It’s a good idea to practice these methods on soft ground or in your driveway. If you have good crash bars, laying your bike down gently on its side shouldn’t cause any damage. But you can also use cardboard if you are concerned about scratches. It’s better to have a few scratches on your bike and be prepared for these types of situations than to be caught in the rattling moment when you and your bike meet the ground, with no practice or practical knowledge to fall back on.

Author: Spencer Hill

“The Gear Dude” has been fueling his motorcycle addiction with adventure since first swinging his leg over a bike in 2010. Whether he’s exploring his own backyard in the Pacific Northwest or crisscrossing the United States, Spencer is always in search of scenic off-road routes, epic camping locations and the best gear possible. He began writing shortly after taking up two-wheel travel to share his experiences and offer insight with his extensive backpacking, camping and overland background.

Author: Spencer Hill

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14 thoughts on “Quick Tips: How to Pick Up a Dropped Adventure Motorcycle

  1. Mr. Spencer, your first method of picking up your downed bike is not the choice I would consider. You do not have the control of the bike and if done wrong, you’ll just lose control and drop it on the other side. As a Law Enforcement Motorcycle instructor, I only advocate two methods. The best is using your hip and legs to lift the bike, while you’re facing the front of the bike…. While covering both the clutch, in case you need to allow the bike to roll forward or backwards slightly and the front brake, to keep the bike from moving.

    The other method that I teach would be the handlebar lift, but I normally wouldn’t use it with a heavily loaded bike and semi fragile handlebar mounts, like my Honda ST1300ABS. You could break off or damage the handle bar mounts.


    • Jeff, I don’t know what kind of bar mounts the ST1300 uses, but I’ve wrenched my BMW R1200GS up with stock, Rox, and another set of risers dozens of times using the handlebar technique. Never broke them yet. Same goes for the Flexx bar mounts on my KTM 950 Super Enduro.

      My argument against the first technique is that it almost never works on the trail if you don’t have that big opposed twin jug (BMW R-bikes) or a hard pannier holding the bike up. The squat is too deep, the terrain is canted, the ground is too loose, etc. Best to work on your handlebar/squat technique, which is more realistic in probably 90% of my dirt naps. Matter of fact, I can’t think of one time I’ve done butt-to-seat successfully, outside of practicing in a nice field.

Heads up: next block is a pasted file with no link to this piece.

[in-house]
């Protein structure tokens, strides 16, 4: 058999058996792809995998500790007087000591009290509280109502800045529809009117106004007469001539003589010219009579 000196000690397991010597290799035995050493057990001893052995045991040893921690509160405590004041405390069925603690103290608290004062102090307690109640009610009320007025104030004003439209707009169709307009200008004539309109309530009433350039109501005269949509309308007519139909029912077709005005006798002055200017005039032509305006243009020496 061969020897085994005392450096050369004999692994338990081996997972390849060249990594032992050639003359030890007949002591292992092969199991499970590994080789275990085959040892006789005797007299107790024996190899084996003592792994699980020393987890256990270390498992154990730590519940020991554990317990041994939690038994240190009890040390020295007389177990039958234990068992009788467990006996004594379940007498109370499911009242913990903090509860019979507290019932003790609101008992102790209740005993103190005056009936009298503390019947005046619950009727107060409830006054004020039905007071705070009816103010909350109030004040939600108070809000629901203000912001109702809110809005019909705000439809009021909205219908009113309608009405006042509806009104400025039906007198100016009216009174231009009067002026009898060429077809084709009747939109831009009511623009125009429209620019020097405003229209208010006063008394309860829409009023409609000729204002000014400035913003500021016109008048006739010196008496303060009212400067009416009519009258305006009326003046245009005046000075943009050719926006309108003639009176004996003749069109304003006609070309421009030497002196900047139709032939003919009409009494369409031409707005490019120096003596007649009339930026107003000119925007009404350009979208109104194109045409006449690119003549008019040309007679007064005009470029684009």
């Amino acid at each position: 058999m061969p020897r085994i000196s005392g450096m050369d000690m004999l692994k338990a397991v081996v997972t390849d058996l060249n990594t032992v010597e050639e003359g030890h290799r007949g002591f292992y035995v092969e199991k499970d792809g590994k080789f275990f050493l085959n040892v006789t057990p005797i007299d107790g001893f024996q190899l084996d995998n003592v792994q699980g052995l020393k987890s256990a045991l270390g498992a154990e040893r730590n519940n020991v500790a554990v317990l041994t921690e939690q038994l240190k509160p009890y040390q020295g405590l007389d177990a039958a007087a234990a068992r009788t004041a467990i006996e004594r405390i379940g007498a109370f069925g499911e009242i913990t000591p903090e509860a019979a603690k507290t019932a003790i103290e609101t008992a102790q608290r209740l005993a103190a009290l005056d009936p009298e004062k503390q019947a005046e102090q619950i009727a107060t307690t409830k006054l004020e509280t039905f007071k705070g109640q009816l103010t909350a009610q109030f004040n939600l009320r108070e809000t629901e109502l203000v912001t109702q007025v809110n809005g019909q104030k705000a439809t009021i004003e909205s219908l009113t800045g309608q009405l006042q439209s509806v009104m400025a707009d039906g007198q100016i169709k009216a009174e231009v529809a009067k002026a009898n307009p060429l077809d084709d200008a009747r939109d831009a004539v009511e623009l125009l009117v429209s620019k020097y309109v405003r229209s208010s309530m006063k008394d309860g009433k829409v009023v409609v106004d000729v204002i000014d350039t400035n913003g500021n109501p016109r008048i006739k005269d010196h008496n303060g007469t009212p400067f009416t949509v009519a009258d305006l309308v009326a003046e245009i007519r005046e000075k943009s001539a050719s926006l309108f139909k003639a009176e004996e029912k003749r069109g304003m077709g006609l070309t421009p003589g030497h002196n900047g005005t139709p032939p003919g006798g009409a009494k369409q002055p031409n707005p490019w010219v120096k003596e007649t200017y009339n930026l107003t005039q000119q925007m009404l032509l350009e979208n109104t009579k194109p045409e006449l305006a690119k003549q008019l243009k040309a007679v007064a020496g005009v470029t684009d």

• One could argue losing control picking up a motorcycle using any technique would result throwing it to the other side. If this is happening, the operator is not keeping their eyes on the horizon and not realizing they are picking it up beyond upright/balance point. First technique is best for energy conservation/avoiding muscle injury in my humble professional opinion.

      Utmost respect for mounted LEO’s, except for the short sleeve shirts and half helmets (in many states)…WTF guys

  2. Pics of the first technique show the elbows bent, which defeat the purpose of using your leg strength (arm/shoulder/chest muscles exerted trying to keep the arms bent). Make sure your arms are dead straight, like a rope.

  3. I have had the best luck lifting my 500 lb adventure bike when I am alone and not on a paved surface by digging a hole under each wheel and rolling the bike up as the wheels drop into the holes. The wheels in the holes then support the bike while I start it and ride it out of the holes.

  4. Last Saturday, whilst seated on the bike with the side stand folded in, I was checking some thing on my Honda Africa Twin RD 07 (1993 model). After a few minutes, assuming incorrectly that the side stand was folded out I laid the bike on it’s side and it promptly went down on it’s left side. The surface was gravelly and slightly sandy.

    My initial reaction was to dead-lift the bike, facing towards it..but my mate pointed out that I should practice what I preach, since I had been circulating this same article to my friends! I am 50 years of age, 70 kgs in weight and 180 cms tall (in other words, skinny!) and my Africa Twin with half a tank of fuel is around 215 kgs!

    So, declining any assistance from my mate I adopted the “Squat Press” technique and with a bit of effort managed to right the bike, in one single lift! I must mention that I have a “bad” lower back. I used my legs and knees to maximum effect and managed to lift the bike without difficulty, but I must admit I felt the weight on my back. Today, 05 days after the lift, my back feels sore slightly but is not an issue.

    Now I know beyond any doubt that I can lift my Twin without assistance, which is very comforting, since I do a lot of solo riding in the back woods of this beautiful tropical island called Sri Lanka, where I was born and live!

    Thanks AdvPulse for your invaluable articles!

    Udaya Karunaratne
    Colombo, Sri Lanka.
    2015 Sept 03.

  5. Picking up a fallen motorcycle can be deceivingly difficult, especially if your upper body strength isn’t very good, but using these techniques should really help you out. My grandfather taught me to do the handlebar lift when I was a child, and that’s what I used ever since. This one is really nice because it’s easy to get your lower body helping you keep it from going back down.

  6. Pingback: How to lift a fallen motorcycle - Page 2 - Honda CTX700 Forum

  7. Most motorcycles are designed for a rider who is of average height, 5′ 8″. and thus would technically have mechanical advantage to life a downed motorcycle in any of the methods suggested. However, as I soon discovered during my motorcycle training course being over 6′ tall and having longer legs that I have no mechanical advantage when crutched to lift a motorcycle. My legs are folded up to the point that my button is touching my calves and if I where a professional dead lifter I might have a chance of lifting to the tip up point but this isn’t essentially possible with a ACL tear in my left knee. So there needs to be a much better way to left a motorcycle with riders of my height so they do not run the risk of tearing out a knee.

  8. I would only add that a little loop of velcro to lock down your front brake lever can make the whole thing a lot less dicey. And the little dohickey rides nicely on your handlebar, next to your brake lever, handy at the moment of need.

  9. Pingback: Why An Off-Road Motorcycle Is Essential When The Grid Goes Down – Outdoor Pro